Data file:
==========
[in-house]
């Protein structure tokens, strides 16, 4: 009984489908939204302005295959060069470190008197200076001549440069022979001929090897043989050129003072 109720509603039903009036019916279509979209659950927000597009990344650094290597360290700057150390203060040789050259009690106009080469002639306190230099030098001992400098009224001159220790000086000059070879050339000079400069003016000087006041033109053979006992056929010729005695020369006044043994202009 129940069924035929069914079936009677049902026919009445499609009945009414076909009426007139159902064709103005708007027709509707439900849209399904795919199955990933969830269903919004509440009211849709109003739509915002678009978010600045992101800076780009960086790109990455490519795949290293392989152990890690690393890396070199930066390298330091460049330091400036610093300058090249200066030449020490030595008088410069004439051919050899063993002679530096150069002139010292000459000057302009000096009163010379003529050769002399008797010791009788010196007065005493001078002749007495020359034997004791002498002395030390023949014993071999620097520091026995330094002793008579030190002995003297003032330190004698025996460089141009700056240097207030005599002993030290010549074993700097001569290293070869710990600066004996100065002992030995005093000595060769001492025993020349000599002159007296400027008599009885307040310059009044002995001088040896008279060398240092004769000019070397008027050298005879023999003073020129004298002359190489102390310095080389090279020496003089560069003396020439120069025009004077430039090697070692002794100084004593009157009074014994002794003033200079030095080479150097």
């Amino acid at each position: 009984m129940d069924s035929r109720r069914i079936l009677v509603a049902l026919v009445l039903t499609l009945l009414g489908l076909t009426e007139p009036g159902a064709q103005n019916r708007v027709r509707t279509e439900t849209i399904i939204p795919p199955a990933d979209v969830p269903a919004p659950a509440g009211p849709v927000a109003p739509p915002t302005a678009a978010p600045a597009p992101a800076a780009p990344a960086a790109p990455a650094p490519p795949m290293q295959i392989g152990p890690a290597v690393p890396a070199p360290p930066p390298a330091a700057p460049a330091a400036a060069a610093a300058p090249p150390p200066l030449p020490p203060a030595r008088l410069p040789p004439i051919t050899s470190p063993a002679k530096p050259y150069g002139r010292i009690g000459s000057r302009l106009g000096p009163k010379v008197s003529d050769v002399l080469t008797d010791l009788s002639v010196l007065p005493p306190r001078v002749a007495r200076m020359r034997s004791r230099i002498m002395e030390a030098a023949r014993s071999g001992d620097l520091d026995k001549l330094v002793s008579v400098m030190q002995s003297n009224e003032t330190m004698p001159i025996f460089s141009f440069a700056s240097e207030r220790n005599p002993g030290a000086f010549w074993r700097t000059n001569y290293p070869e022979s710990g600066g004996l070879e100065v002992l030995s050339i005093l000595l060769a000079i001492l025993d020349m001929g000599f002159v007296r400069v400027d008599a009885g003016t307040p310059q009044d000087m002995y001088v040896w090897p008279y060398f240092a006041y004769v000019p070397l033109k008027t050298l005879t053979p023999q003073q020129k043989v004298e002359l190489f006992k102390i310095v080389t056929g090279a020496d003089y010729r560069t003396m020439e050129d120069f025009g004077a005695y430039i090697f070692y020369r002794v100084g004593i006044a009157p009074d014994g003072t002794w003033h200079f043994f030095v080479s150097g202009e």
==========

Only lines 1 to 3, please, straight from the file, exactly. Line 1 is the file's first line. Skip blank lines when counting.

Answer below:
[in-house]
């Protein structure tokens, strides 16, 4: 009984489908939204302005295959060069470190008197200076001549440069022979001929090897043989050129003072 109720509603039903009036019916279509979209659950927000597009990344650094290597360290700057150390203060040789050259009690106009080469002639306190230099030098001992400098009224001159220790000086000059070879050339000079400069003016000087006041033109053979006992056929010729005695020369006044043994202009 129940069924035929069914079936009677049902026919009445499609009945009414076909009426007139159902064709103005708007027709509707439900849209399904795919199955990933969830269903919004509440009211849709109003739509915002678009978010600045992101800076780009960086790109990455490519795949290293392989152990890690690393890396070199930066390298330091460049330091400036610093300058090249200066030449020490030595008088410069004439051919050899063993002679530096150069002139010292000459000057302009000096009163010379003529050769002399008797010791009788010196007065005493001078002749007495020359034997004791002498002395030390023949014993071999620097520091026995330094002793008579030190002995003297003032330190004698025996460089141009700056240097207030005599002993030290010549074993700097001569290293070869710990600066004996100065002992030995005093000595060769001492025993020349000599002159007296400027008599009885307040310059009044002995001088040896008279060398240092004769000019070397008027050298005879023999003073020129004298002359190489102390310095080389090279020496003089560069003396020439120069025009004077430039090697070692002794100084004593009157009074014994002794003033200079030095080479150097």
């Amino acid at each position: 009984m129940d069924s035929r109720r069914i079936l009677v509603a049902l026919v009445l039903t499609l009945l009414g489908l076909t009426e007139p009036g159902a064709q103005n019916r708007v027709r509707t279509e439900t849209i399904i939204p795919p199955a990933d979209v969830p269903a919004p659950a509440g009211p849709v927000a109003p739509p915002t302005a678009a978010p600045a597009p992101a800076a780009p990344a960086a790109p990455a650094p490519p795949m290293q295959i392989g152990p890690a290597v690393p890396a070199p360290p930066p390298a330091a700057p460049a330091a400036a060069a610093a300058p090249p150390p200066l030449p020490p203060a030595r008088l410069p040789p004439i051919t050899s470190p063993a002679k530096p050259y150069g002139r010292i009690g000459s000057r302009l106009g000096p009163k010379v008197s003529d050769v002399l080469t008797d010791l009788s002639v010196l007065p005493p306190r001078v002749a007495r200076m020359r034997s004791r230099i002498m002395e030390a030098a023949r014993s071999g001992d620097l520091d026995k001549l330094v002793s008579v400098m030190q002995s003297n009224e003032t330190m004698p001159i025996f460089s141009f440069a700056s240097e207030r220790n005599p002993g030290a000086f010549w074993r700097t000059n001569y290293p070869e022979s710990g600066g004996l070879e100065v002992l030995s050339i005093l000595l060769a000079i001492l025993d020349m001929g000599f002159v007296r400069v400027d008599a009885g003016t307040p310059q009044d000087m002995y001088v040896w090897p008279y060398f240092a006041y004769v000019p070397l033109k008027t050298l005879t053979p023999q003073q020129k043989v004298e002359l190489f006992k102390i310095v080389t056929g090279a020496d003089y010729r560069t003396m020439e050129d120069f025009g004077a005695y430039i090697f070692y020369r002794v100084g004593i006044a009157p009074d014994g003072t002794w003033h200079f043994f030095v080479s150097g202009e």